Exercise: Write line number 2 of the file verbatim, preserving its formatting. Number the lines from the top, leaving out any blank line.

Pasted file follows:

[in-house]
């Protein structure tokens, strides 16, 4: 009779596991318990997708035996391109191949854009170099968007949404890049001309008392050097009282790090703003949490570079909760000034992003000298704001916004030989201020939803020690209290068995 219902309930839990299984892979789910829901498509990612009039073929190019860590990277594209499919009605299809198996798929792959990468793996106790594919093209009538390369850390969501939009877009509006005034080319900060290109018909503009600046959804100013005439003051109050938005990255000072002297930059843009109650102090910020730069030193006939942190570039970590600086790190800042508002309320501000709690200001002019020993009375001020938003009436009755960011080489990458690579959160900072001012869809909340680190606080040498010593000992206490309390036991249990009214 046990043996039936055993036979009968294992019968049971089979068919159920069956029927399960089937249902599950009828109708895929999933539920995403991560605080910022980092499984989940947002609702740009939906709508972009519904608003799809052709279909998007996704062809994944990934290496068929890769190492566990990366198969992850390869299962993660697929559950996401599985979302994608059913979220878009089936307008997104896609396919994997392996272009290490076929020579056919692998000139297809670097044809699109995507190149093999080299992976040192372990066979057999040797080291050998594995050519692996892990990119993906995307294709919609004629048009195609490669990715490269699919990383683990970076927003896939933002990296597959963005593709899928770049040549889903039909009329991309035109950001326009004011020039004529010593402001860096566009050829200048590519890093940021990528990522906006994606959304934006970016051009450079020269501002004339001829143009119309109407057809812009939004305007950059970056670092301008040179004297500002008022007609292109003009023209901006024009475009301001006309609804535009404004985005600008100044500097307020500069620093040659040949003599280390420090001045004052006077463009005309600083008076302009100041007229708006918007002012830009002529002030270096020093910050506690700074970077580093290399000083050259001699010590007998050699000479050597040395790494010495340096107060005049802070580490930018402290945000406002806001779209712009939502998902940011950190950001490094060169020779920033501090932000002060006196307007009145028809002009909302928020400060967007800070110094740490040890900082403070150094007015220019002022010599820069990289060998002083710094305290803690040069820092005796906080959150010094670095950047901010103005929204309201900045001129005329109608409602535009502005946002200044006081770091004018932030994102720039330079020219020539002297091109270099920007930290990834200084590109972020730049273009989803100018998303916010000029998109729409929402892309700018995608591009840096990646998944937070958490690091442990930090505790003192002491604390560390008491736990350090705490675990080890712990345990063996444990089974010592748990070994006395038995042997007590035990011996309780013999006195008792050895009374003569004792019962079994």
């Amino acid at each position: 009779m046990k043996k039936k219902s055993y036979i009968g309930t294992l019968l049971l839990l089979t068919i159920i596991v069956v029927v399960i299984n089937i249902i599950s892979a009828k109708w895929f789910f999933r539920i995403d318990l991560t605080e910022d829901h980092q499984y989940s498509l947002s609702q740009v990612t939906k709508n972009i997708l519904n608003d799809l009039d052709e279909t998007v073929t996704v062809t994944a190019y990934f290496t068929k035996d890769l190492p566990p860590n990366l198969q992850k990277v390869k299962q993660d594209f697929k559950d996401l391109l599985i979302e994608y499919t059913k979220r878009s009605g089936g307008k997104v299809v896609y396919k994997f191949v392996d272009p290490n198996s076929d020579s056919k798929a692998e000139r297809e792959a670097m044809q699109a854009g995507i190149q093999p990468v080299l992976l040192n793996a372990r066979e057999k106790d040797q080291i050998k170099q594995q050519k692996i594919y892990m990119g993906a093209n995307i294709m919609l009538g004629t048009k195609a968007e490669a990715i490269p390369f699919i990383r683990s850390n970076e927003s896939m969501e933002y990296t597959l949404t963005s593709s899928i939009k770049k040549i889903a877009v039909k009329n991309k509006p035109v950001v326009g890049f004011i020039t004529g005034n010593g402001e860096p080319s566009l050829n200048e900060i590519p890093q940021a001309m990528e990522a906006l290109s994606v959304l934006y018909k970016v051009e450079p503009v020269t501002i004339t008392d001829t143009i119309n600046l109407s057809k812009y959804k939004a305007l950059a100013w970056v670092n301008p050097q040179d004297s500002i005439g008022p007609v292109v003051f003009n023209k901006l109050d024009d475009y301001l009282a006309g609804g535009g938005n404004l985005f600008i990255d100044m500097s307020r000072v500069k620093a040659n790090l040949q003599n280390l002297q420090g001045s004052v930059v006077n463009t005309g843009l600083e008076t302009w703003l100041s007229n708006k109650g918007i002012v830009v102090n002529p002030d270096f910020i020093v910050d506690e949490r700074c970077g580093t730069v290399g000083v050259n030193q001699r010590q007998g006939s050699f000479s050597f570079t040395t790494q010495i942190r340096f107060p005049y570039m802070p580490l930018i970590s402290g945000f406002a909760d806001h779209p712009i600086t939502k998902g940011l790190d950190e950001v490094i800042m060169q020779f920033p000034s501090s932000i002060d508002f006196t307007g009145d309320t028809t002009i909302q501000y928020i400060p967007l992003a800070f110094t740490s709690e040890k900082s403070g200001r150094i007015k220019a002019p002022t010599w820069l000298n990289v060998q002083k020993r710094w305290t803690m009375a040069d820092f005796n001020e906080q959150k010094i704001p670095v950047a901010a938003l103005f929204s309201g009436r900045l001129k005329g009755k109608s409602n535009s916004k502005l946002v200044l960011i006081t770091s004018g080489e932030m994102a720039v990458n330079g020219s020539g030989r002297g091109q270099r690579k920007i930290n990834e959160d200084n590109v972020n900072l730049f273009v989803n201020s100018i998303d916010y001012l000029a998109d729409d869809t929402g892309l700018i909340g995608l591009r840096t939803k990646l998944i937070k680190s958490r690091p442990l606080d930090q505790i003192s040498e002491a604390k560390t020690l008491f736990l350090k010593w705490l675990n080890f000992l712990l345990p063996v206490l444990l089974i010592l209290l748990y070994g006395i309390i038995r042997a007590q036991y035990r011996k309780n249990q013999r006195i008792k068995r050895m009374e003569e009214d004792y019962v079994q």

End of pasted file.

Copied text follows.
């Protein structure tokens, strides 16, 4: 009779596991318990997708035996391109191949854009170099968007949404890049001309008392050097009282790090703003949490570079909760000034992003000298704001916004030989201020939803020690209290068995 219902309930839990299984892979789910829901498509990612009039073929190019860590990277594209499919009605299809198996798929792959990468793996106790594919093209009538390369850390969501939009877009509006005034080319900060290109018909503009600046959804100013005439003051109050938005990255000072002297930059843009109650102090910020730069030193006939942190570039970590600086790190800042508002309320501000709690200001002019020993009375001020938003009436009755960011080489990458690579959160900072001012869809909340680190606080040498010593000992206490309390036991249990009214 046990043996039936055993036979009968294992019968049971089979068919159920069956029927399960089937249902599950009828109708895929999933539920995403991560605080910022980092499984989940947002609702740009939906709508972009519904608003799809052709279909998007996704062809994944990934290496068929890769190492566990990366198969992850390869299962993660697929559950996401599985979302994608059913979220878009089936307008997104896609396919994997392996272009290490076929020579056919692998000139297809670097044809699109995507190149093999080299992976040192372990066979057999040797080291050998594995050519692996892990990119993906995307294709919609004629048009195609490669990715490269699919990383683990970076927003896939933002990296597959963005593709899928770049040549889903039909009329991309035109950001326009004011020039004529010593402001860096566009050829200048590519890093940021990528990522906006994606959304934006970016051009450079020269501002004339001829143009119309109407057809812009939004305007950059970056670092301008040179004297500002008022007609292109003009023209901006024009475009301001006309609804535009404004985005600008100044500097307020500069620093040659040949003599280390420090001045004052006077463009005309600083008076302009100041007229708006918007002012830009002529002030270096020093910050506690700074970077580093290399000083050259001699010590007998050699000479050597040395790494010495340096107060005049802070580490930018402290945000406002806001779209712009939502998902940011950190950001490094060169020779920033501090932000002060006196307007009145028809002009909302928020400060967007800070110094740490040890900082403070150094007015220019002022010599820069990289060998002083710094305290803690040069820092005796906080959150010094670095950047901010103005929204309201900045001129005329109608409602535009502005946002200044006081770091004018932030994102720039330079020219020539002297091109270099920007930290990834200084590109972020730049273009989803100018998303916010000029998109729409929402892309700018995608591009840096990646998944937070958490690091442990930090505790003192002491604390560390008491736990350090705490675990080890712990345990063996444990089974010592748990070994006395038995042997007590035990011996309780013999006195008792050895009374003569004792019962079994």